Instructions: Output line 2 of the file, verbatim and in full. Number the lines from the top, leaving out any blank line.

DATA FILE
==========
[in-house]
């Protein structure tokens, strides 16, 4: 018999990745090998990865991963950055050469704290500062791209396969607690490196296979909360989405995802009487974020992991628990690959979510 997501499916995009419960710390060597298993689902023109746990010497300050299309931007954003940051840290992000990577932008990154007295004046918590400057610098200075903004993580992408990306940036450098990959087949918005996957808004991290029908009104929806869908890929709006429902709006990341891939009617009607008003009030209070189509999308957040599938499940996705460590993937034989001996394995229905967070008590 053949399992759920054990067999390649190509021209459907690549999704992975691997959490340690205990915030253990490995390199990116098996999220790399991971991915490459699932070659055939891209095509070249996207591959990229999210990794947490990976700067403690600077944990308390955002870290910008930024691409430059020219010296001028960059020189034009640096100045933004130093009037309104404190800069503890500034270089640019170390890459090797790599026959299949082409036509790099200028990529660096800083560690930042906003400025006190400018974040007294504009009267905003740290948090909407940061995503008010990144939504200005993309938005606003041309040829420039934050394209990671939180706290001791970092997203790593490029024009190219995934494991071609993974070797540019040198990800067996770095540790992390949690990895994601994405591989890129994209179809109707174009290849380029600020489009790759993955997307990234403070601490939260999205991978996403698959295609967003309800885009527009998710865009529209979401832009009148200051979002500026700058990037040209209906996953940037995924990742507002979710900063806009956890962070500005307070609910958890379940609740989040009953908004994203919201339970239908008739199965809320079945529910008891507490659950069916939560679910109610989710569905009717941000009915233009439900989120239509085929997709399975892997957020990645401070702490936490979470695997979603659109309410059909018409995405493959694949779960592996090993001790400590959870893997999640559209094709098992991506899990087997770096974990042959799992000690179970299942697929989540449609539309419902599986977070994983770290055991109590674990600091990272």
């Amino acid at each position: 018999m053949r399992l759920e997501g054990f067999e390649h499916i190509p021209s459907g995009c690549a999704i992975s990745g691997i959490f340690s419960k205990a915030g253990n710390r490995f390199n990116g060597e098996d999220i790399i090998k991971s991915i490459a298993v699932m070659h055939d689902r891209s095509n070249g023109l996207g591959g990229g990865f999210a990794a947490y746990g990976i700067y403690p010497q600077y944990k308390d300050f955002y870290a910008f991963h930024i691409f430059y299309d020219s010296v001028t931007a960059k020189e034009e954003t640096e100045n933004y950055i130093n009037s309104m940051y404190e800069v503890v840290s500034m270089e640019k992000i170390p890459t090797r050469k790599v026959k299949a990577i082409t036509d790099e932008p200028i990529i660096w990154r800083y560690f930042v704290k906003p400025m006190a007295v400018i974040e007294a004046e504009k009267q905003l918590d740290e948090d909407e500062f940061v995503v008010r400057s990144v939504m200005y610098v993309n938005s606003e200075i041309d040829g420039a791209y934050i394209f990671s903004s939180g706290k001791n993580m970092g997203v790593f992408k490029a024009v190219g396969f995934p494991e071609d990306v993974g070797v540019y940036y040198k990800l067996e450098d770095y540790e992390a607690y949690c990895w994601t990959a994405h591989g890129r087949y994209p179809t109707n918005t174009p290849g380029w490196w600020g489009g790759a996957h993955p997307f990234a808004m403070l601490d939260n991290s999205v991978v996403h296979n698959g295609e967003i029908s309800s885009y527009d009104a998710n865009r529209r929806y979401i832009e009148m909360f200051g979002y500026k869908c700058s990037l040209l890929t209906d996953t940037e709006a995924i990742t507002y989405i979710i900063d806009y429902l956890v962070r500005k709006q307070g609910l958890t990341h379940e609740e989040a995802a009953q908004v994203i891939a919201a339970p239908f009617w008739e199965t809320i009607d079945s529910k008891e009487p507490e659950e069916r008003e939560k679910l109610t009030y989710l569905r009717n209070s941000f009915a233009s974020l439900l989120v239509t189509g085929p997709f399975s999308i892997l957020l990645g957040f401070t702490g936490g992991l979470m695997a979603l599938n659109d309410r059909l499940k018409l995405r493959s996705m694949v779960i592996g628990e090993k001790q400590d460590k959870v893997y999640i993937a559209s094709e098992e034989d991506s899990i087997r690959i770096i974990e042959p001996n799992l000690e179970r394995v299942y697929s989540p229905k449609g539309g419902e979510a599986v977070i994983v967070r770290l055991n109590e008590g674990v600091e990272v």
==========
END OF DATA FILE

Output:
């Protein structure tokens, strides 16, 4: 018999990745090998990865991963950055050469704290500062791209396969607690490196296979909360989405995802009487974020992991628990690959979510 997501499916995009419960710390060597298993689902023109746990010497300050299309931007954003940051840290992000990577932008990154007295004046918590400057610098200075903004993580992408990306940036450098990959087949918005996957808004991290029908009104929806869908890929709006429902709006990341891939009617009607008003009030209070189509999308957040599938499940996705460590993937034989001996394995229905967070008590 053949399992759920054990067999390649190509021209459907690549999704992975691997959490340690205990915030253990490995390199990116098996999220790399991971991915490459699932070659055939891209095509070249996207591959990229999210990794947490990976700067403690600077944990308390955002870290910008930024691409430059020219010296001028960059020189034009640096100045933004130093009037309104404190800069503890500034270089640019170390890459090797790599026959299949082409036509790099200028990529660096800083560690930042906003400025006190400018974040007294504009009267905003740290948090909407940061995503008010990144939504200005993309938005606003041309040829420039934050394209990671939180706290001791970092997203790593490029024009190219995934494991071609993974070797540019040198990800067996770095540790992390949690990895994601994405591989890129994209179809109707174009290849380029600020489009790759993955997307990234403070601490939260999205991978996403698959295609967003309800885009527009998710865009529209979401832009009148200051979002500026700058990037040209209906996953940037995924990742507002979710900063806009956890962070500005307070609910958890379940609740989040009953908004994203919201339970239908008739199965809320079945529910008891507490659950069916939560679910109610989710569905009717941000009915233009439900989120239509085929997709399975892997957020990645401070702490936490979470695997979603659109309410059909018409995405493959694949779960592996090993001790400590959870893997999640559209094709098992991506899990087997770096974990042959799992000690179970299942697929989540449609539309419902599986977070994983770290055991109590674990600091990272």